How To Go “Cold Turkey” When Nursing A Toddler

060603-N-3714J-020 Jolo, Philippines (June 3, 2006) - Project Hope nurse, Diane Speranza listens to a childÕs heartbeat while taking her vital signs aboard the U.S. Military Sealift Command (MSC) Hospital ship USNS Mercy (T-AH 19). Mercy is on a five-month deployment to South Asia, Southeast Asia, and the Pacific Islands. The medical crew aboard Mercy will provide general and ophthalmology surgery, basic medical evaluation and treatment, preventive medicine treatment, dental screenings and treatment, optometry screenings, eyewear distribution, public health training and veterinary services as requested by the host nations. Like all U.S. Naval forces, Mercy is able to rapidly respond to a range of situations on short notice. Mercy is uniquely capable of supporting medical and humanitarian assistance needs and is configured with special medical equipment and a robust multi-specialized medical team who can provide a range of services ashore as well as aboard the ship. The medical staff is augmented with an assistance crew, many of whom are part of nongovernmental organizations that have significant medical capabilities. U.S. Navy photo by Photographer's Mate 2nd Class Erika N. Jones (RELEASED)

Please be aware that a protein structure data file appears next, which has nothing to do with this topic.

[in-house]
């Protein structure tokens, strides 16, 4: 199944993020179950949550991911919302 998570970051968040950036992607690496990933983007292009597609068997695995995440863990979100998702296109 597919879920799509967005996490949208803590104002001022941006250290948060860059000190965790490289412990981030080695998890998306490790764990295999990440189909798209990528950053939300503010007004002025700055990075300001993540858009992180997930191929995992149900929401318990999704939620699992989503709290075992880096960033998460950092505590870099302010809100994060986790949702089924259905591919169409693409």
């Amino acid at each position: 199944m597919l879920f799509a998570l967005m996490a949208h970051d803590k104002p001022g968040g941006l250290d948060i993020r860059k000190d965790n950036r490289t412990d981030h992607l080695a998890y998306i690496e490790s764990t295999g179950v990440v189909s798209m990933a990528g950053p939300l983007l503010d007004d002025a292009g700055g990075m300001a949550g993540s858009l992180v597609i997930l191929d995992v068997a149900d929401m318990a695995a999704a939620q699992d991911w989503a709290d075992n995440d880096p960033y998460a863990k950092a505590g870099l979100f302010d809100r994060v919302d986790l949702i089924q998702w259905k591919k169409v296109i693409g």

Nursing a toddler is a perfectly healthy exercise but there may come a time when you need to bring it to a halt. This can be met with real resistance by the child, who has grown used to nursing on demand. Lily Rubio shares her secrets, in this video, on how to quit nursing “cold turkey” without it interfering with your relationship with your toddler.

I thought that this was a really interesting approach to ceasing nursing. What do you think?


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